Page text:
MS. ELLIOTT: Yes, hi. I was wondering if you had any concern about physicians not being able to prioritize their patients, because there have been some surveys done by the AMA where physicians said that they really didn't know how to prioritize their patients, you know, to get the flu vaccine.

DR. FUKUDA: Well, I think that, you know, the--the failure to be able to prioritize, you know, reflects a couple different things. I think one of them is that, you know, patient offices or physician offices are just so busy and they have to deal with so many patients. But the other thing is that I think that, you know, we just need to get the--high risk and who ought to get vaccinated, and I think that we can do a better job of getting that message out there. But I think that, you know, the groups of people that are at high risk, these are reasonably easy people to identify. These are people who have chronic medical conditions. These are people who are elderly, but the role that we have is to try to get that message out there.

MS. : Do you have any tips on how to target the high-risk people?

DR. FUKUDA: Within physicians' offices or you mean more broadly?

MS. : Yes, within physicians' offices and then more broadly.

DR. FUKUDA: Well, I think more broadly, one, I think that, you know, the media is an invaluable group of people for getting that message out there. I think that if you can help to identify in your articles, you know, who is at high risk, and again I'll clarify that. These are elderly people, 65 years and above. These are people who have certain chronic medical conditions, particularly heart and lung conditions. These are people who have other conditions like diabetes, immunodeficiency diseases, pregnant woman who are going to be in the second and third trimester of pregnancy. These are younger people such as children who have conditions such as asthma, you know, that this is the group of people who ought to be getting vaccine under any condition.

I think you guys can do a really invaluable service by getting that information out there. I think that within physicians' offices, you know, there are a variety of ways, and they can contact CDC for help on some of those ways. For example, the National Immunization Program has done a good job of identifying ways in which high-risk patients can be identified. But I think that by using, you know, computerized medical records and so on, offices can set themselves up so that they can identify high-risk patients within their practices.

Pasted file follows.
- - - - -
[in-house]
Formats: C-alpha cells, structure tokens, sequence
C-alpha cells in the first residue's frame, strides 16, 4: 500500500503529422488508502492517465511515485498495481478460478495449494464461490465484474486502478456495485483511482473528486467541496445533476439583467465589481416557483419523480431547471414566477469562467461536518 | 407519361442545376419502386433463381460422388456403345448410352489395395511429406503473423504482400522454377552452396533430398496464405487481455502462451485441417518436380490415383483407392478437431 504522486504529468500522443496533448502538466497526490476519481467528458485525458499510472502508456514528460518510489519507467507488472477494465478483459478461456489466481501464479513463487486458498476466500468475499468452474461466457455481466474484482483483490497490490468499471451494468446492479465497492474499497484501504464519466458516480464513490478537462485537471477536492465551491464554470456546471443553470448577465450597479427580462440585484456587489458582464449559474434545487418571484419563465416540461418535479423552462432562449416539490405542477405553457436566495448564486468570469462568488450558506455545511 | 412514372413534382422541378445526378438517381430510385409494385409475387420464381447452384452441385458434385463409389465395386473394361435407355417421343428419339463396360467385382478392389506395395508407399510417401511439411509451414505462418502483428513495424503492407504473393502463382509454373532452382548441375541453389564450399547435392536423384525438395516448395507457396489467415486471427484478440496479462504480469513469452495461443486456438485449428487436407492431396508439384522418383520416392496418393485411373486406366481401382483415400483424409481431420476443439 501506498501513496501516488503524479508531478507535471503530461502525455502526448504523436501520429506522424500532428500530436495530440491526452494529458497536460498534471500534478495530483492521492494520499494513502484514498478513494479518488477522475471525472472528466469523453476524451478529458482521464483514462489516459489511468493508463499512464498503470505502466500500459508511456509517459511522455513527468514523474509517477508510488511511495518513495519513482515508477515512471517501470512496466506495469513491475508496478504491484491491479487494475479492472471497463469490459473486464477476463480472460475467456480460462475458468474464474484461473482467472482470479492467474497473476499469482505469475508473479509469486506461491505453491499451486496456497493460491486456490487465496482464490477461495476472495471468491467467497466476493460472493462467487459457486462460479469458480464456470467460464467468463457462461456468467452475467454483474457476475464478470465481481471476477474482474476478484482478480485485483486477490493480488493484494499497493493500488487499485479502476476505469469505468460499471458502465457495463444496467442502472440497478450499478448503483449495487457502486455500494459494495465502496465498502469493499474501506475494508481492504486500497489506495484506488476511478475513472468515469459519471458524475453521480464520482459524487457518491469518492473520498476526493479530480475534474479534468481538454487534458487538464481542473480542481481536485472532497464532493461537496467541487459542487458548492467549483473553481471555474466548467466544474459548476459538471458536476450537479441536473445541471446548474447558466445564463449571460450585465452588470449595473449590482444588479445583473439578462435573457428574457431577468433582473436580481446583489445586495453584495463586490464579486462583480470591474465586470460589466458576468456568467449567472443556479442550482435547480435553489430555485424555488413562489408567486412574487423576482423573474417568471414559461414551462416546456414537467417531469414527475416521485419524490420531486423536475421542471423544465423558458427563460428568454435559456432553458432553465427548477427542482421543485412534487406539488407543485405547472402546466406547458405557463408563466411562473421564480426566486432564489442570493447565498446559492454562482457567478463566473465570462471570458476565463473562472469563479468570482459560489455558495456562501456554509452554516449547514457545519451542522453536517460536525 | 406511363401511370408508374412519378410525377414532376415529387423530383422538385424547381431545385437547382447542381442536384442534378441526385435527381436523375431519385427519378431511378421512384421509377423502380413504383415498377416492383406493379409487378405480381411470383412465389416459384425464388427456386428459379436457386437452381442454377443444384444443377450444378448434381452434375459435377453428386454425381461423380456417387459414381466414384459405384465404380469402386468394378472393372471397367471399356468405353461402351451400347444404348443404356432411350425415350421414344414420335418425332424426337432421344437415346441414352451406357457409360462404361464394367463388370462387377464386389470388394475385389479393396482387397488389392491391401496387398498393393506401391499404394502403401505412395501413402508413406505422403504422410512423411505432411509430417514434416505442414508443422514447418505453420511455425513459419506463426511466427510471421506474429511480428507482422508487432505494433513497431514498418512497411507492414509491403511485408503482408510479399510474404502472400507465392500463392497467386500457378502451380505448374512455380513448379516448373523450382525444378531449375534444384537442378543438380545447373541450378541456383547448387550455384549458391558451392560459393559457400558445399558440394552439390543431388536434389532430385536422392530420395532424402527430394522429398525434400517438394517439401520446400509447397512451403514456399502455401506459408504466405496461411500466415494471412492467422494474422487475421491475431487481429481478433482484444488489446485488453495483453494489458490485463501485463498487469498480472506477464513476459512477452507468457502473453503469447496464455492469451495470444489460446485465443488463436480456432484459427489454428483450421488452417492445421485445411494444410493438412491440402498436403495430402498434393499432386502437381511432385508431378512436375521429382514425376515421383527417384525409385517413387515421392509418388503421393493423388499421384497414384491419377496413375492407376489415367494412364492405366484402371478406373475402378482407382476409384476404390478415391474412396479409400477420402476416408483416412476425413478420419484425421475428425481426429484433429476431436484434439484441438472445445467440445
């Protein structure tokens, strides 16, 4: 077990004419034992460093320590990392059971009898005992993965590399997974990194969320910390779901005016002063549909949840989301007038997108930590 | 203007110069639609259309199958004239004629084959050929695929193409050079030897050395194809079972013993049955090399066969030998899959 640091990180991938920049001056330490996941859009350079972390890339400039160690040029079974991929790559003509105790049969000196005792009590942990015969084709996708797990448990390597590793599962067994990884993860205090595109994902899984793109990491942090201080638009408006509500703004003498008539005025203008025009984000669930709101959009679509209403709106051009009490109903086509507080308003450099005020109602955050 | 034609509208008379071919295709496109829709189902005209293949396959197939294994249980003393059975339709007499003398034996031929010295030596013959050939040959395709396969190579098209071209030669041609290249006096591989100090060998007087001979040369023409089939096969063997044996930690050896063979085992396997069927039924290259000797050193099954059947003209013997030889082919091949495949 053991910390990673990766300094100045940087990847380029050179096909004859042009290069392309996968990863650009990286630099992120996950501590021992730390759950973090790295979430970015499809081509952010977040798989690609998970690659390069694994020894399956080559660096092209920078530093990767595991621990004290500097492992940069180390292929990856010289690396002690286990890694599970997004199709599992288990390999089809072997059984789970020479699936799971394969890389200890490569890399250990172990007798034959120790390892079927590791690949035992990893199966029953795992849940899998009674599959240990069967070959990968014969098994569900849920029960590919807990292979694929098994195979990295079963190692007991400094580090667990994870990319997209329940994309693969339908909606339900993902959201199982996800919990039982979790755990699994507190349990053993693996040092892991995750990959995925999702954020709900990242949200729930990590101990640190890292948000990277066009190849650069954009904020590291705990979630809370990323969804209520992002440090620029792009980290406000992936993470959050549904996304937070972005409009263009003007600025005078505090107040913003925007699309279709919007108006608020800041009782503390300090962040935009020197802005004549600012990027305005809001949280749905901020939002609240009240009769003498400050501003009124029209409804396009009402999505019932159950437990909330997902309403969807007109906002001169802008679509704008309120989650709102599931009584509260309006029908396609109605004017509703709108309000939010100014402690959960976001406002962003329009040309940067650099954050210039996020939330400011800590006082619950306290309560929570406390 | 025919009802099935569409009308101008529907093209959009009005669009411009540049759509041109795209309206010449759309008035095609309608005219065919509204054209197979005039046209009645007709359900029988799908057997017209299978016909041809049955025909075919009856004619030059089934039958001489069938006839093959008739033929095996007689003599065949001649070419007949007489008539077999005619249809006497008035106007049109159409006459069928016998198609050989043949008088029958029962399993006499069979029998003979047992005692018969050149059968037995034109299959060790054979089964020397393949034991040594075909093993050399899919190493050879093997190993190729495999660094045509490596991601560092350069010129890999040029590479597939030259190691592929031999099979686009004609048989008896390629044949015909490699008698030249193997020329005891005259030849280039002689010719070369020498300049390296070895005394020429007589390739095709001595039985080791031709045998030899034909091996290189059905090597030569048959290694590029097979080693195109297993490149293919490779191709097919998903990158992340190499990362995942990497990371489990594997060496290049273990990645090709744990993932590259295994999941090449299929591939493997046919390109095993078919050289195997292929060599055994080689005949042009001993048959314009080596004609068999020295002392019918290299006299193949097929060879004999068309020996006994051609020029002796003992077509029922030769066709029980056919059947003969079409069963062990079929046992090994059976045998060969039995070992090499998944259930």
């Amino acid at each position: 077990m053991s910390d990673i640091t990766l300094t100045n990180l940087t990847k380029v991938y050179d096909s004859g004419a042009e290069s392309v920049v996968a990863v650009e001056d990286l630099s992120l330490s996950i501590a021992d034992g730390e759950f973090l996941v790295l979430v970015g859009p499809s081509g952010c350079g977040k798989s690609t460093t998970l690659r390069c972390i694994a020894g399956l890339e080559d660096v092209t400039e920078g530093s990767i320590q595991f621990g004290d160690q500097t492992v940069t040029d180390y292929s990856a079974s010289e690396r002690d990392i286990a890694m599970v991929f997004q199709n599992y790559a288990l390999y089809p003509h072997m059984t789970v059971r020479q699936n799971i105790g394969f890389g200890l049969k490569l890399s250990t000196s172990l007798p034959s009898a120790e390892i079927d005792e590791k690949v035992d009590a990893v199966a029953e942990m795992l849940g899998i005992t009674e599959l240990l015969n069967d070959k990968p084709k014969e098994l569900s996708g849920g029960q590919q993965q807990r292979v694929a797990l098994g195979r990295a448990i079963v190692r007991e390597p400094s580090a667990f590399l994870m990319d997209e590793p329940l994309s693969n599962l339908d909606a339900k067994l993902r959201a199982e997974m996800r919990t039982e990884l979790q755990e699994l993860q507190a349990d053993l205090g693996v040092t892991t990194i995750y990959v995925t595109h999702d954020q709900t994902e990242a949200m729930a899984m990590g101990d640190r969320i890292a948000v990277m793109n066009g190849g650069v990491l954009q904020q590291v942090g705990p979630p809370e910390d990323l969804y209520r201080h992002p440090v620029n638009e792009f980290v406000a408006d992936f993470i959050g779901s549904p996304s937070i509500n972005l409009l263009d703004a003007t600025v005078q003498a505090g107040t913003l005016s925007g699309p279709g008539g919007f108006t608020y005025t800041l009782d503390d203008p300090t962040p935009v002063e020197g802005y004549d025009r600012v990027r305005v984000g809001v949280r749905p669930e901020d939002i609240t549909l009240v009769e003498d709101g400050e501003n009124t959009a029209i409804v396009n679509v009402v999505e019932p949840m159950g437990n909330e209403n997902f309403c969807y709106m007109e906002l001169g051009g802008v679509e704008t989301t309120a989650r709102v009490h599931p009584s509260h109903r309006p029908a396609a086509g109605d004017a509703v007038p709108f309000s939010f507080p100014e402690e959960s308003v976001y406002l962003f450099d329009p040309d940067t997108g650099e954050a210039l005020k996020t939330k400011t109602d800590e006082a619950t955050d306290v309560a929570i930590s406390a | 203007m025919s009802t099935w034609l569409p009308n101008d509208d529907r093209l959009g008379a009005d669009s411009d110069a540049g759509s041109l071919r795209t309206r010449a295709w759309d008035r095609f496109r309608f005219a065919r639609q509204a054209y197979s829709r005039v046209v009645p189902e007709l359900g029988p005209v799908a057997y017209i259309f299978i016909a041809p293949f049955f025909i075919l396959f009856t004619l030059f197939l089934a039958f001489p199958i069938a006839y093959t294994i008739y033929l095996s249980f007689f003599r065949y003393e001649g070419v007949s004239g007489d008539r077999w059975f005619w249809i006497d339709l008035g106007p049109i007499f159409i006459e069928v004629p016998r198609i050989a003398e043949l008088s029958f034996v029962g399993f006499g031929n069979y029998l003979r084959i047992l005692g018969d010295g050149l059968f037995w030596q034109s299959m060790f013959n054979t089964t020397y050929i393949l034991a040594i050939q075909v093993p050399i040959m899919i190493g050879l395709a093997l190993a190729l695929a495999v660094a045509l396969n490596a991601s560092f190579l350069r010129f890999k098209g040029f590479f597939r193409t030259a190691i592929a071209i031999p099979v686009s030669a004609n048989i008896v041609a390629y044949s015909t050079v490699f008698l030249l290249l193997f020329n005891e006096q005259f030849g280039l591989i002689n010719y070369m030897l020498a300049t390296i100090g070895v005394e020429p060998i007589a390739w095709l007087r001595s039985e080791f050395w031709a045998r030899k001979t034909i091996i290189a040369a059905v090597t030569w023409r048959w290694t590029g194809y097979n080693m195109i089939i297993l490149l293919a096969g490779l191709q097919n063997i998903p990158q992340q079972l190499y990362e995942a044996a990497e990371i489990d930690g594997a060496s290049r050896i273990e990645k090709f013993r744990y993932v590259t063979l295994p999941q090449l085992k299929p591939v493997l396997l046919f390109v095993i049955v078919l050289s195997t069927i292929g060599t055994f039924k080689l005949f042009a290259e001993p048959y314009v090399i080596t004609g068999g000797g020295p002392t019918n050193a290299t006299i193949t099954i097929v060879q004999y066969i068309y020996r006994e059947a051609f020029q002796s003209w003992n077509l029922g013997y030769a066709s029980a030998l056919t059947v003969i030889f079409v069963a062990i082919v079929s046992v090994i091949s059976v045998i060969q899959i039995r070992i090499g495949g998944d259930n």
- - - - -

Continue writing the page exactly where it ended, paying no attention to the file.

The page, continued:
CDC MODERATOR: We have time for one more question.

AT&T MODERATOR: Thank you, and that will be from the line of Frank James of the Chicago Tribune. Go ahead, please.

MR. JAMES: Yes, hi there. I know that it's still fairly early in the flu season, but I wanted to ask if there have been any deaths, you've had any deaths that have come in that have been related to flu.

And, also, we can expect that there will be thousands of deaths this year, if this year is like past years when it comes to the flu, but I'm wondering what is the CDC going to do to make sure that the deaths that we see, the thousands of deaths definitively from flu and that there aren't anthrax deaths that were in those numbers?

DR. FUKUDA: Well, let me talk about the first part of your question first, in terms of deaths. We don't monitor individual deaths. What we do is look at sort of the overall picture in the country, and so at this point I can't tell you definitively whether anyone has died from influenza or not. I don't have that information.

In terms of what CDC or how we figure out whether there are anthrax deaths occurring among those influenza statistics, you know, this is what the medical system does. There are an extremely good group of physicians out there, and they are the ones who see the individual cases, and they are the ones who make the diagnosis of whether we're dealing with influenza or we're dealing with anthrax or we're dealing with some other respiratory diseases.
And so, you know, it's that group of physicians out there that have identified the cases that we know of so far, and they are the ones who are largely going to be doing the real work for distinguishing between anthrax deaths and deaths from other causes.